“ I think it is this very point that leads me to be wary of Harris. Because our society’s ethics are socially constructed—-which, rightly or wrongly (bad pseudo-pun intended), means some degree of compromise, or at least negotiation-—I think it important that Christian perspectives are a part of the conversation, a part of the construction, just as I think critiques of Christianity need to be a part of that construction. What concerns me most about Harris is that he would, apparently, rather marginalize/extinguish Christian perspectives. Without having read more of his work, I may be unfair in making the following statement, but based on this essay, it seems that Harris is simply asserting his own brand of fundamentalism. I’m suspicious of such assertions, regardless of the person voicing them.”


You lost me with fundamentalism. I’m not sure what you mean because I see that term as unyielding adherence to doctrine. What would count as his doctrine? (One interesting point that Harris makes is that the “fundamentalists” are right, not wrong, about their religion. He’s pretty harsh on moderates and liberals.) I can say (again, butchering it I’m sure) that he argues as a scientist above all else, and his main problem with religion is its embrace of non-reason. He sees anything that encourages or enables people to be content with “faith” as opposed to pursuing truth as culturally dangerous.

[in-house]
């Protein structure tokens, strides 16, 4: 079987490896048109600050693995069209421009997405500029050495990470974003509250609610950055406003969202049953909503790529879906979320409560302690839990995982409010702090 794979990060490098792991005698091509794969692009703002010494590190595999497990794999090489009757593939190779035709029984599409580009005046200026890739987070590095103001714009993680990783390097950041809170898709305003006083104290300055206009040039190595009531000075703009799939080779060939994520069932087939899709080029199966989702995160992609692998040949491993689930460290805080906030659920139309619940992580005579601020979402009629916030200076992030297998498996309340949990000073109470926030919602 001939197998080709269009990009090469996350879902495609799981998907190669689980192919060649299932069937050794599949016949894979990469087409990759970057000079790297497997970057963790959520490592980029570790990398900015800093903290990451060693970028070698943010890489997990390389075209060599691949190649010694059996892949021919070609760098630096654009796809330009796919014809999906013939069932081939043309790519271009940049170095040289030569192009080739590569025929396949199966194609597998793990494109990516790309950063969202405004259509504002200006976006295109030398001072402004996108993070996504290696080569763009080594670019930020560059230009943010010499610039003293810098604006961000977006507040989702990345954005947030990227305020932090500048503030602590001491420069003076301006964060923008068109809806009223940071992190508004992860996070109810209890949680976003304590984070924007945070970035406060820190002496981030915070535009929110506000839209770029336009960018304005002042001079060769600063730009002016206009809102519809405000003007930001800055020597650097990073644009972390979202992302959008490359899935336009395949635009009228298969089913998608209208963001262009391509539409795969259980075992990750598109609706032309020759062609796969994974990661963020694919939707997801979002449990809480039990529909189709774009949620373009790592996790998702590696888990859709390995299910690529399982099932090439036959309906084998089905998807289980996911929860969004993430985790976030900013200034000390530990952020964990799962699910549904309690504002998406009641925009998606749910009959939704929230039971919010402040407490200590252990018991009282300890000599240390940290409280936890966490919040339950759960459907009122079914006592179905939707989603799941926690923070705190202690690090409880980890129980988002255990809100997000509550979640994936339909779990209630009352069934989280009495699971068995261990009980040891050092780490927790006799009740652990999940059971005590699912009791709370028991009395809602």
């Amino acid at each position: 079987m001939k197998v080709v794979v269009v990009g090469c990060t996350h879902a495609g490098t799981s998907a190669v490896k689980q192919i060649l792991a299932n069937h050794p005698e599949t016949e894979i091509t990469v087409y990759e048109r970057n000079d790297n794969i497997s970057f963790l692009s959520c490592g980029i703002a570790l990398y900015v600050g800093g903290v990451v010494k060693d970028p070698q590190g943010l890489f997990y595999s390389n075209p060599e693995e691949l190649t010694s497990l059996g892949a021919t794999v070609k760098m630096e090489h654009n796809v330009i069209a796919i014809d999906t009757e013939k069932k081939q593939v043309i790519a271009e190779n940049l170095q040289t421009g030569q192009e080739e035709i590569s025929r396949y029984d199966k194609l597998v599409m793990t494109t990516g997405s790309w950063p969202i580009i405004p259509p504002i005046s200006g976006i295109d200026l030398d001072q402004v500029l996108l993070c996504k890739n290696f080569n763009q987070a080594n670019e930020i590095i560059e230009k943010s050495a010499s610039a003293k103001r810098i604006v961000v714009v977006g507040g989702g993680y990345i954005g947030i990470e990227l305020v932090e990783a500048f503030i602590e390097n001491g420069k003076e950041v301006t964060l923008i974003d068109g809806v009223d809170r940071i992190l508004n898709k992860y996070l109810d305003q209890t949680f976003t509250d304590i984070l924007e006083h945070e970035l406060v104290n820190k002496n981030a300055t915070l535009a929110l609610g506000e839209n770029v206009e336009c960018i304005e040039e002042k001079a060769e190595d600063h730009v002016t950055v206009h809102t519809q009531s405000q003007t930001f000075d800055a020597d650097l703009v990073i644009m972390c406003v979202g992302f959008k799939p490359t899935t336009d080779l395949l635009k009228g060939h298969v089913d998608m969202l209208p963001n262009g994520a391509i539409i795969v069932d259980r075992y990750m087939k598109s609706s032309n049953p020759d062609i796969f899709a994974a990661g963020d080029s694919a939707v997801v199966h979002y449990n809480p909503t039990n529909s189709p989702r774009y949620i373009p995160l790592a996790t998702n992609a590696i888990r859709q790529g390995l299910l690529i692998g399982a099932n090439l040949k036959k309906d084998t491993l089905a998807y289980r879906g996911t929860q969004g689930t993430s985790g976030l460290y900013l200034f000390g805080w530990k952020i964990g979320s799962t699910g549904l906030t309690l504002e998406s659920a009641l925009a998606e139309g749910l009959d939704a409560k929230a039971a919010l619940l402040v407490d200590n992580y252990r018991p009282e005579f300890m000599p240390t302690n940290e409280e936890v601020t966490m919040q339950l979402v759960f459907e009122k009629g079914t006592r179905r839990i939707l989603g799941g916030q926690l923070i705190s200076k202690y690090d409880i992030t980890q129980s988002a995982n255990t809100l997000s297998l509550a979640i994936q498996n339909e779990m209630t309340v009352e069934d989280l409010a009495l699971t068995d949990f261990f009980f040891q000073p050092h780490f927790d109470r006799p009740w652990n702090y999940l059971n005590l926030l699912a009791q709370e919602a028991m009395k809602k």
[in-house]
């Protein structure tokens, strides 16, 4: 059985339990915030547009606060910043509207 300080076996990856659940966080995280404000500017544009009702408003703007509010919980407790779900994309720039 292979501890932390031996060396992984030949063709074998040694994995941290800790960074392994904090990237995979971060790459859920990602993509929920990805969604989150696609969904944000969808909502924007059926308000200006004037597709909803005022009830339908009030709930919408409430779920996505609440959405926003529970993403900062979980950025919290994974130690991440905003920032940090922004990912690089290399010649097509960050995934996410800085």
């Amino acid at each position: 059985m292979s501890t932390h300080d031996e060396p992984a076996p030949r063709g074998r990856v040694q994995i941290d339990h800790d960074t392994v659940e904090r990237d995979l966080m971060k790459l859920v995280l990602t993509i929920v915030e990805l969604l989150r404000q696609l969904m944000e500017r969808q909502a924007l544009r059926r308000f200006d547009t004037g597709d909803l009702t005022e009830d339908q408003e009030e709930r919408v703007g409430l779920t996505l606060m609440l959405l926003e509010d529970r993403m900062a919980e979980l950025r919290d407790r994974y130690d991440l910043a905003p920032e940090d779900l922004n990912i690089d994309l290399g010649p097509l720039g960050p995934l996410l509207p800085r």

“Second, I’m suspicious of the extent to which Harris is utilizing what I would call a “Christian straw man.” Perhaps I’m too far into the forest to see what Harris sees, but I take assertions like the “widespread […] fear of secular moral chaos” as mere hyperbole. Yes, there is a more vocal, conservative, fundamentalist strain of Christianity that emphasizes this message and needs to be engaged, but to equate all Christian belief with that perspective-—with that fear—-is ridiculous, particularly if one looks at the lives of the many rather than the rhetoric of the few. “


So you don’t think Christianity is necessary for morality in our culture? I thought you were suggesting such when I first read this, but now I think I’m reading it wrong. If you were merely saying that Christianity contributed to our cultural ideas of morality as they evolved then I agree with that. I don’t think it means Christianity is necessary to morality though, any more than I think it proves the existence of the supernatural. This is the real source of my atheism, by the way, and always has been, that I just don’t feel any pull toward the supernatural. I don’t believe in ghosts or heavens or omniscience or resurrection or any of those things. It’s really no more personal than that. I didn’t start getting into the more aggressive (I wish I had a better word…) pro-atheism stuff until I moved to Oklahoma and got bombarded with the aggression of the Christians here. It made me angry. I was never angry before; I never thought about it much at all. It’s different now, I admit.

Anyway, I guess your reaction to the quotation depends on how you define “widespread,” but this is probably the most common question I’ve gotten from people who are suspicious of atheism so I confess I took it at face value that he was right about how common it is generally. Without god how would we know right from wrong? It’s pretty easy, actually. Don’t hurt each other. Treat people as ends, not means. Take responsibility for your own choices and actions. Etc. You’re in a better position to know, though, so if you say most religious people don’t see religion as the only way to derive a moral code than I’ll believe you.